Maternal, newborn, child and adolescent health

Adolescents particularly affected by new HIV infections - new UN report calls for action to improve protection of young people

Opportunity in Crisis Report

Every day, an estimated 2500 young people are newly infected with HIV, according to the report Opportunity in Crisis: Preventing HIV from early adolescence to young adulthood launched on 1 June 2011. While HIV prevalence has declined slightly among young people, young women and adolescent girls face a disproportionately high risk of infection due to biological vulnerability, social inequality and exclusion.

For the first time, the joint publication by UNICEF, UNAIDS, UNESCO, UNFPA, ILO, WHO and The World Bank, presents data on HIV infections among young people and highlights the risks adolescents face as they transition to adulthood.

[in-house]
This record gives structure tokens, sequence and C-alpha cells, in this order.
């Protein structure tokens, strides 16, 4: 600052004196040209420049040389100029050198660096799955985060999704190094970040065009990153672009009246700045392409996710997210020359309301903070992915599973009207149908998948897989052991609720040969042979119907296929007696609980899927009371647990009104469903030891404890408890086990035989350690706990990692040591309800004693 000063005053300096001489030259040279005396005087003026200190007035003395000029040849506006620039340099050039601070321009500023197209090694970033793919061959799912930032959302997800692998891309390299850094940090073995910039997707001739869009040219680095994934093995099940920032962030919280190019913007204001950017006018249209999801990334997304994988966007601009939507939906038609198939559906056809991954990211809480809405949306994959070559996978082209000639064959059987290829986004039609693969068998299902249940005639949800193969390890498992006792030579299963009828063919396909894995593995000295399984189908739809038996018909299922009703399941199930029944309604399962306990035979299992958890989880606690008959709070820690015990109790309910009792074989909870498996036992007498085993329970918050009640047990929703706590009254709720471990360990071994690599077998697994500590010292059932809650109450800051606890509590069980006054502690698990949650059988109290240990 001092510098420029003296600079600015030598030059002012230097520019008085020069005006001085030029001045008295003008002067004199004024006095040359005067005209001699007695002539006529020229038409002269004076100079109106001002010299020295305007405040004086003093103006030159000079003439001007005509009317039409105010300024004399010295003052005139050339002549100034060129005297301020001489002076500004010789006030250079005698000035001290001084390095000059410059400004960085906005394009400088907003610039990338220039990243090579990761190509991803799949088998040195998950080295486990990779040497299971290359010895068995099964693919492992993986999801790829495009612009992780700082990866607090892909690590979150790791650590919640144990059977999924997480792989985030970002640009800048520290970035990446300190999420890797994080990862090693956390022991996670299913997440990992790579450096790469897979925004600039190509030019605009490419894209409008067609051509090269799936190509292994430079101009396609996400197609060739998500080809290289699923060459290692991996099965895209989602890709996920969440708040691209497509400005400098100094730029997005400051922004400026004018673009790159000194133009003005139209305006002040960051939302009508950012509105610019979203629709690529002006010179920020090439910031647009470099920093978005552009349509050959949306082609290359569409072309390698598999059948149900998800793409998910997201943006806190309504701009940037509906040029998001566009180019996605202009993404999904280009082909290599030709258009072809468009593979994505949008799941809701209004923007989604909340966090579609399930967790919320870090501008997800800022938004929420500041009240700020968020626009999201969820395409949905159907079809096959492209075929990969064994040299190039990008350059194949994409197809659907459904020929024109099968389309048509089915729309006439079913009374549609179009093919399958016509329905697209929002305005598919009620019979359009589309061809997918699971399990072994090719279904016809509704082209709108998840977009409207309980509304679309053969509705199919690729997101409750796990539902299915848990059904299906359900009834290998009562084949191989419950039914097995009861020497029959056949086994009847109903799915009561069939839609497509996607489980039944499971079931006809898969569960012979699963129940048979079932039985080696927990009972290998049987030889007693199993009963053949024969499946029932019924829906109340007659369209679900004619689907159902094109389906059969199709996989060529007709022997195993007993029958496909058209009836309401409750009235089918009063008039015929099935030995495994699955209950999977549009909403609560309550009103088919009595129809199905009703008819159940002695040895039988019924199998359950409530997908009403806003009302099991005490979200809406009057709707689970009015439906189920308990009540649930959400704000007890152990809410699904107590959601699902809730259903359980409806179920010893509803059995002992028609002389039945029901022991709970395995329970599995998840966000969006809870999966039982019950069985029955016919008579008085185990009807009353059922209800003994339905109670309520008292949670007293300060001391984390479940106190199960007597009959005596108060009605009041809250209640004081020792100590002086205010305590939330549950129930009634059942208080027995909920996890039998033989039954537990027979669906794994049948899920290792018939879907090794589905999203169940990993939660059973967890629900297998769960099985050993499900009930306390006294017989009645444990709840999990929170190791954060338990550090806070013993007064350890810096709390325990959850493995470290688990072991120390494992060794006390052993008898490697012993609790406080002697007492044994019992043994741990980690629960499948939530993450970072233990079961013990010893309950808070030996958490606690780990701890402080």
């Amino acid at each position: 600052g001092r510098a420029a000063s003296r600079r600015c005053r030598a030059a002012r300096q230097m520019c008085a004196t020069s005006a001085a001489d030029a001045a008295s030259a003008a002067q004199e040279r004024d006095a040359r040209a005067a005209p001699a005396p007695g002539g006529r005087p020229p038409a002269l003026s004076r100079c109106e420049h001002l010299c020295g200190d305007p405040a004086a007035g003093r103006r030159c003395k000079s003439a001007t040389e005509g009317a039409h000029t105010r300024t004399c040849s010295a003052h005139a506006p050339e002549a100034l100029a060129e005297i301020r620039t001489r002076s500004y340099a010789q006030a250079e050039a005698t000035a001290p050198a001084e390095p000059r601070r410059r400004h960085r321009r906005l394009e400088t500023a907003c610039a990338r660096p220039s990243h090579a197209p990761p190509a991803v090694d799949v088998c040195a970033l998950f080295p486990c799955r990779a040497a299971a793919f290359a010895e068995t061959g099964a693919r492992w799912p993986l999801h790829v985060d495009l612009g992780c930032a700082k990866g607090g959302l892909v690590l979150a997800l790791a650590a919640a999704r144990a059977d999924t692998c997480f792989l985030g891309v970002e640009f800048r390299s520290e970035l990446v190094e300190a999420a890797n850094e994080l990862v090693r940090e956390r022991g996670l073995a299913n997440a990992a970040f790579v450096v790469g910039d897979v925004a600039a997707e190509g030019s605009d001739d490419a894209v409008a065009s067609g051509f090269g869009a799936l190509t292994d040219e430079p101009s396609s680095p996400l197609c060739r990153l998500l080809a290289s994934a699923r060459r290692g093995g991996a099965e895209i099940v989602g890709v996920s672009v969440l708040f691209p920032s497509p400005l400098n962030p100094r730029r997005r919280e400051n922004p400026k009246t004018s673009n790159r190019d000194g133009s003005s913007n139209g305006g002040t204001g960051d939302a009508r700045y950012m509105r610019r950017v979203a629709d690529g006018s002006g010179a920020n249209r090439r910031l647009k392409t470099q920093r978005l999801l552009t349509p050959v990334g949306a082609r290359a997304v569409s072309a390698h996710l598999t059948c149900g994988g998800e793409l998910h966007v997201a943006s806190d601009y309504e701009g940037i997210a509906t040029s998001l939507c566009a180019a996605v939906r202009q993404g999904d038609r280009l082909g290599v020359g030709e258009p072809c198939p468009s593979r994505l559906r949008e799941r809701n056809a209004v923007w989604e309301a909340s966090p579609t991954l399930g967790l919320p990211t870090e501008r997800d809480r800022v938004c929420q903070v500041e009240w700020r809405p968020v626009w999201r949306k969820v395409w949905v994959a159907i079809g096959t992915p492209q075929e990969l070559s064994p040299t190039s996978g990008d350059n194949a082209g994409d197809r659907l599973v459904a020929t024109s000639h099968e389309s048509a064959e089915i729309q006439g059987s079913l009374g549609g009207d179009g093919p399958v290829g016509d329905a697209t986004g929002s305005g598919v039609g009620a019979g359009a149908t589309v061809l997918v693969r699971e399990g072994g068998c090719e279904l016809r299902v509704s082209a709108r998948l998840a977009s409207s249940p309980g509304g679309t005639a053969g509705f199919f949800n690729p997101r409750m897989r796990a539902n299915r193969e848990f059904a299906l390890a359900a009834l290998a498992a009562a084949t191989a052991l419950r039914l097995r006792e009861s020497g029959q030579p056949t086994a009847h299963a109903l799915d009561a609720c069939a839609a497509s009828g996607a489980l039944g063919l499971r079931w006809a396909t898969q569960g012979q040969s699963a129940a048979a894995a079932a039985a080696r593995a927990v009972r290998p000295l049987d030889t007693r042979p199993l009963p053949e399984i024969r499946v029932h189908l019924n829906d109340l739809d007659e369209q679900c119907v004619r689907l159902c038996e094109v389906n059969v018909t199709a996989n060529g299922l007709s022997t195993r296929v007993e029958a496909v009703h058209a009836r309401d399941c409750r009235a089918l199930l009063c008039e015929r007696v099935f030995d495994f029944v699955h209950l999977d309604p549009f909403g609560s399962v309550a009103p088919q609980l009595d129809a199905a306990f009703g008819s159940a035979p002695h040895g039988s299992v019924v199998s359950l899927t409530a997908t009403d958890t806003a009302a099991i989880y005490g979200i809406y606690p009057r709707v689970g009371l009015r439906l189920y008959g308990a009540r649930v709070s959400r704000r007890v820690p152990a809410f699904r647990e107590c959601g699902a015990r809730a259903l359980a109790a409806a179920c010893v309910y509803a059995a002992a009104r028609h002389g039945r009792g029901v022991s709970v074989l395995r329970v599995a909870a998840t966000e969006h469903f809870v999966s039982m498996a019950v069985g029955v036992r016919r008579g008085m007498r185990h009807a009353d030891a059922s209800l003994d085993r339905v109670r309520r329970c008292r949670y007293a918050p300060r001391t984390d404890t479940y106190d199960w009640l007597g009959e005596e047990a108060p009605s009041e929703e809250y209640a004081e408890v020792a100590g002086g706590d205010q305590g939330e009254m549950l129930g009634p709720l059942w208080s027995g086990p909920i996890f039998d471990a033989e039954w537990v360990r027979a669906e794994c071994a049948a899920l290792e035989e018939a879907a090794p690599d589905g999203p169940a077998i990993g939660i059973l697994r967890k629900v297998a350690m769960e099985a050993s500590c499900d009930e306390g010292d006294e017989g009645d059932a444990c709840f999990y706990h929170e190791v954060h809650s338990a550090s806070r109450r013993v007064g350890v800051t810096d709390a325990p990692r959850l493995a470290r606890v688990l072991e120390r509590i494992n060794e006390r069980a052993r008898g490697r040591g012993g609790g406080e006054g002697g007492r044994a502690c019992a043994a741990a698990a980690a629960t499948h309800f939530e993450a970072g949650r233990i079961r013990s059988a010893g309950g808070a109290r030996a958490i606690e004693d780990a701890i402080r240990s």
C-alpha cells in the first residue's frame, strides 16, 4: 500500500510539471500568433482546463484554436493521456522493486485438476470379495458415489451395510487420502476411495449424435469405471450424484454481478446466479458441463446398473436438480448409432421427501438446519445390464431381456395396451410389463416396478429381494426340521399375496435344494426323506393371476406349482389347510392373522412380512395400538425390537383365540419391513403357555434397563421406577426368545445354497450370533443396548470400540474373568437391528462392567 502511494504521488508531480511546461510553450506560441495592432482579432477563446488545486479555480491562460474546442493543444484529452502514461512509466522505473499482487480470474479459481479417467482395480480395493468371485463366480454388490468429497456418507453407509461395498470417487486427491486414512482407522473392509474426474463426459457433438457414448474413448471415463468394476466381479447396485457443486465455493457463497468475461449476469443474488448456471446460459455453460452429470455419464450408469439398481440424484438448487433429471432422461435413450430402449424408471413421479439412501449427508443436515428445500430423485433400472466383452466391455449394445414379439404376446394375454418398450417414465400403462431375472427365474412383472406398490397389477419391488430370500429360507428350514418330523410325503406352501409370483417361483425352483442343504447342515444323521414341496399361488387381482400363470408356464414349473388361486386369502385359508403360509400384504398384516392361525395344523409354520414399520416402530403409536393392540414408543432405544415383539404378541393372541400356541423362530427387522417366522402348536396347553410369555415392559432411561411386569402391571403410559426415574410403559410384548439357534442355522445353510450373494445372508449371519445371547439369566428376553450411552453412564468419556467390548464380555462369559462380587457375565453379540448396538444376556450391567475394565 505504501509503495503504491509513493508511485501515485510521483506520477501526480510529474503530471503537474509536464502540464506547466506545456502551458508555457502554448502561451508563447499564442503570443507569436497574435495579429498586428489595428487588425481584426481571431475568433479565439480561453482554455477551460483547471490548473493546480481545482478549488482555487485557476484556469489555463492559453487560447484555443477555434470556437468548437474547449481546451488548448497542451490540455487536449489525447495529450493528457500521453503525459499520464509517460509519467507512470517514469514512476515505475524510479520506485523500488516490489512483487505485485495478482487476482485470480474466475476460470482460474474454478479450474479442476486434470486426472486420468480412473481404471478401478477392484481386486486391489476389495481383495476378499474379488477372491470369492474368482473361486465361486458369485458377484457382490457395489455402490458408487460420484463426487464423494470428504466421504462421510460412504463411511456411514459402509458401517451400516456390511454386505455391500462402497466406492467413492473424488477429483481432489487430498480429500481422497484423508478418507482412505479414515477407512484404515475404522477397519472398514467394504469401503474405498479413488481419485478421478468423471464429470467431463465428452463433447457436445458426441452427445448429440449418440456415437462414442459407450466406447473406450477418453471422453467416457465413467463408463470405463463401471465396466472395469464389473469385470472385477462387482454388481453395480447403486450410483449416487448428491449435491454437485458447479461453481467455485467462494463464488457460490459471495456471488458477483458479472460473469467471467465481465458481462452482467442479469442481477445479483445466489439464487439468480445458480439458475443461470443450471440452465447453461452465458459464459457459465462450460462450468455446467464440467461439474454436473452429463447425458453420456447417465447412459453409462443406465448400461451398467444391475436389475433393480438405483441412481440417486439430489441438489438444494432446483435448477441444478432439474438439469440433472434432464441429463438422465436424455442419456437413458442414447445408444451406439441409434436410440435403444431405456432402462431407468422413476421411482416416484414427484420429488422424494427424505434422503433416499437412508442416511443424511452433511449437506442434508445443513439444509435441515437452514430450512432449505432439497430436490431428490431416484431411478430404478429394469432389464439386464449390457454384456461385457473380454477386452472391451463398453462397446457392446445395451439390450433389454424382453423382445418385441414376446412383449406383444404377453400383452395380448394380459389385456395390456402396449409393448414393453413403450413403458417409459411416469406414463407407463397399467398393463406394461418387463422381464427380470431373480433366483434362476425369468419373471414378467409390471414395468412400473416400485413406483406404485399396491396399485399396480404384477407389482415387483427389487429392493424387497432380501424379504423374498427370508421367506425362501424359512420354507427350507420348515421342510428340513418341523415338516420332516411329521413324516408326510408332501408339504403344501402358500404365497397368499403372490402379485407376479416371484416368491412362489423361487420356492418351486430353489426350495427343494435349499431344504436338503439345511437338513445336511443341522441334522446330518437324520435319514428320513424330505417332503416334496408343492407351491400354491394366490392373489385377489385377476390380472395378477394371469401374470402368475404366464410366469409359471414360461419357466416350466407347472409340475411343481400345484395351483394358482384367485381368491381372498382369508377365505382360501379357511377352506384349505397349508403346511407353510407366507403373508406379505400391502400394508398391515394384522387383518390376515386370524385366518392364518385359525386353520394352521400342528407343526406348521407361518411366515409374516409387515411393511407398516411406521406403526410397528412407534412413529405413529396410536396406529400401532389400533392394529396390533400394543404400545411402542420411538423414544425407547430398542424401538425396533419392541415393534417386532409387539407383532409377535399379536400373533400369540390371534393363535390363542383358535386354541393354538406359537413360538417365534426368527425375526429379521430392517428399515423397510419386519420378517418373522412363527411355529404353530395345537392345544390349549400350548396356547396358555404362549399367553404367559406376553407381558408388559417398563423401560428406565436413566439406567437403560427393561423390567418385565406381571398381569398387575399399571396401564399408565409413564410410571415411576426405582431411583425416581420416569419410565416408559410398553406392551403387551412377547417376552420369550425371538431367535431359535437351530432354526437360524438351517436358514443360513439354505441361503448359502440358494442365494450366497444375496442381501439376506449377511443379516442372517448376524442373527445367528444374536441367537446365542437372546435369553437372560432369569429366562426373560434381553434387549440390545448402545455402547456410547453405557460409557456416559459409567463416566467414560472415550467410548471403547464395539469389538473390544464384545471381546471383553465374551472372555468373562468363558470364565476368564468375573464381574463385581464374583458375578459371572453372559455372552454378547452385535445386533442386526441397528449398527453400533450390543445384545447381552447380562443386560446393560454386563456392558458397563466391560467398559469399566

Among the 10 to 19 year age group, an estimated 2 million adolescents (1.8 million to 2.4 million) are living with HIV, 65% of these are adolescent girls. Most of them live in sub-Saharan Africa, and most do not know their status. By the age of 19, the combined impact of many factors - biology, lack of knowledge, limited access to services, social norms perpetuating gender inequity - cuts short the lives of these girls or inhibits their ability to achieve their potential.

"Our success with improving access to antiretrovirals means more young people are surviving with HIV, but many are still unaware of their status,” said World Health Organization Director-General, Dr. Margaret Chan. “WHO is committed to helping improve adolescents' access to HIV testing and counselling and to making sure that health services address their needs for prevention, treatment, care and support."

Share